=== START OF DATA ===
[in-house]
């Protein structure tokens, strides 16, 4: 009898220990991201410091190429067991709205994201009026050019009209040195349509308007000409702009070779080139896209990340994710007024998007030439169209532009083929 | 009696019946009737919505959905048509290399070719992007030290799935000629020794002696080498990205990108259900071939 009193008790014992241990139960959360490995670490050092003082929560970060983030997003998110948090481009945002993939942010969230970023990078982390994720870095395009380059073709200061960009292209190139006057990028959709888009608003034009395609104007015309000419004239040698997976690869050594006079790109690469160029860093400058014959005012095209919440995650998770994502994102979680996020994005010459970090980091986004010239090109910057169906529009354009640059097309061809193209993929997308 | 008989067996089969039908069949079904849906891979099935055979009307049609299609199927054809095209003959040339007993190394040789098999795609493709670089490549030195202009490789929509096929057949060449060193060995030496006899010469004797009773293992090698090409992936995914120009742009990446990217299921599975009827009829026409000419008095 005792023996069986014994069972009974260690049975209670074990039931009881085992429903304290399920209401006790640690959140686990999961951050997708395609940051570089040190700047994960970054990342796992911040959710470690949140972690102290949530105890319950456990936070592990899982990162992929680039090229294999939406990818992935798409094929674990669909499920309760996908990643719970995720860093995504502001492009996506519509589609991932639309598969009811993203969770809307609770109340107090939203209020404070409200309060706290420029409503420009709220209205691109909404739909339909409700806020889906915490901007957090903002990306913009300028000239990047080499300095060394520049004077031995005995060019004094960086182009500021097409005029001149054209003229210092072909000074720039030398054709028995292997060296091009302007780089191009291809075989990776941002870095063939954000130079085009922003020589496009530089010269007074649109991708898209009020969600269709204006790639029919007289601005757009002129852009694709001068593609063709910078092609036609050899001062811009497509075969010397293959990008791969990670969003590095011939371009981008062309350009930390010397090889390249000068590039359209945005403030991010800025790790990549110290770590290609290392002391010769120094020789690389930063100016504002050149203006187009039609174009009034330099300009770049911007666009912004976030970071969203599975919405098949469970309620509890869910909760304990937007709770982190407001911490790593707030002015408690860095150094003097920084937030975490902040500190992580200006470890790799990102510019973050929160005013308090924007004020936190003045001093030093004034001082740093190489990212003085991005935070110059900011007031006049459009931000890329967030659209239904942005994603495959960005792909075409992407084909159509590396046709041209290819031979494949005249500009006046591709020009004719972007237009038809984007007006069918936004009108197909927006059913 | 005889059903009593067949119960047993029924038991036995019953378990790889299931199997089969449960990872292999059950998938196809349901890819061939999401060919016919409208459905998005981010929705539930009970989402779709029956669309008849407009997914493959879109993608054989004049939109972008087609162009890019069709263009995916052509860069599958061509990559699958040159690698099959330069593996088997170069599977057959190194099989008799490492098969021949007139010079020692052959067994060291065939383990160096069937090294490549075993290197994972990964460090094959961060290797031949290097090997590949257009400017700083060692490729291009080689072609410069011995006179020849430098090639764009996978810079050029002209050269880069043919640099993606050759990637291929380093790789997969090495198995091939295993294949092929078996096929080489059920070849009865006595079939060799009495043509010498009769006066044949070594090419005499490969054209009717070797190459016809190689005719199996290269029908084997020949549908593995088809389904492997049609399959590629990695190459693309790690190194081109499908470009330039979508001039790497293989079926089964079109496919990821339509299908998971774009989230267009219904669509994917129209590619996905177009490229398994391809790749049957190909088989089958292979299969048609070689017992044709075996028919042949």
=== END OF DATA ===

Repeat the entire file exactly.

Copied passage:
[in-house]
């Protein structure tokens, strides 16, 4: 009898220990991201410091190429067991709205994201009026050019009209040195349509308007000409702009070779080139896209990340994710007024998007030439169209532009083929 | 009696019946009737919505959905048509290399070719992007030290799935000629020794002696080498990205990108259900071939 009193008790014992241990139960959360490995670490050092003082929560970060983030997003998110948090481009945002993939942010969230970023990078982390994720870095395009380059073709200061960009292209190139006057990028959709888009608003034009395609104007015309000419004239040698997976690869050594006079790109690469160029860093400058014959005012095209919440995650998770994502994102979680996020994005010459970090980091986004010239090109910057169906529009354009640059097309061809193209993929997308 | 008989067996089969039908069949079904849906891979099935055979009307049609299609199927054809095209003959040339007993190394040789098999795609493709670089490549030195202009490789929509096929057949060449060193060995030496006899010469004797009773293992090698090409992936995914120009742009990446990217299921599975009827009829026409000419008095 005792023996069986014994069972009974260690049975209670074990039931009881085992429903304290399920209401006790640690959140686990999961951050997708395609940051570089040190700047994960970054990342796992911040959710470690949140972690102290949530105890319950456990936070592990899982990162992929680039090229294999939406990818992935798409094929674990669909499920309760996908990643719970995720860093995504502001492009996506519509589609991932639309598969009811993203969770809307609770109340107090939203209020404070409200309060706290420029409503420009709220209205691109909404739909339909409700806020889906915490901007957090903002990306913009300028000239990047080499300095060394520049004077031995005995060019004094960086182009500021097409005029001149054209003229210092072909000074720039030398054709028995292997060296091009302007780089191009291809075989990776941002870095063939954000130079085009922003020589496009530089010269007074649109991708898209009020969600269709204006790639029919007289601005757009002129852009694709001068593609063709910078092609036609050899001062811009497509075969010397293959990008791969990670969003590095011939371009981008062309350009930390010397090889390249000068590039359209945005403030991010800025790790990549110290770590290609290392002391010769120094020789690389930063100016504002050149203006187009039609174009009034330099300009770049911007666009912004976030970071969203599975919405098949469970309620509890869910909760304990937007709770982190407001911490790593707030002015408690860095150094003097920084937030975490902040500190992580200006470890790799990102510019973050929160005013308090924007004020936190003045001093030093004034001082740093190489990212003085991005935070110059900011007031006049459009931000890329967030659209239904942005994603495959960005792909075409992407084909159509590396046709041209290819031979494949005249500009006046591709020009004719972007237009038809984007007006069918936004009108197909927006059913 | 005889059903009593067949119960047993029924038991036995019953378990790889299931199997089969449960990872292999059950998938196809349901890819061939999401060919016919409208459905998005981010929705539930009970989402779709029956669309008849407009997914493959879109993608054989004049939109972008087609162009890019069709263009995916052509860069599958061509990559699958040159690698099959330069593996088997170069599977057959190194099989008799490492098969021949007139010079020692052959067994060291065939383990160096069937090294490549075993290197994972990964460090094959961060290797031949290097090997590949257009400017700083060692490729291009080689072609410069011995006179020849430098090639764009996978810079050029002209050269880069043919640099993606050759990637291929380093790789997969090495198995091939295993294949092929078996096929080489059920070849009865006595079939060799009495043509010498009769006066044949070594090419005499490969054209009717070797190459016809190689005719199996290269029908084997020949549908593995088809389904492997049609399959590629990695190459693309790690190194081109499908470009330039979508001039790497293989079926089964079109496919990821339509299908998971774009989230267009219904669509994917129209590619996905177009490229398994391809790749049957190909088989089958292979299969048609070689017992044709075996028919042949």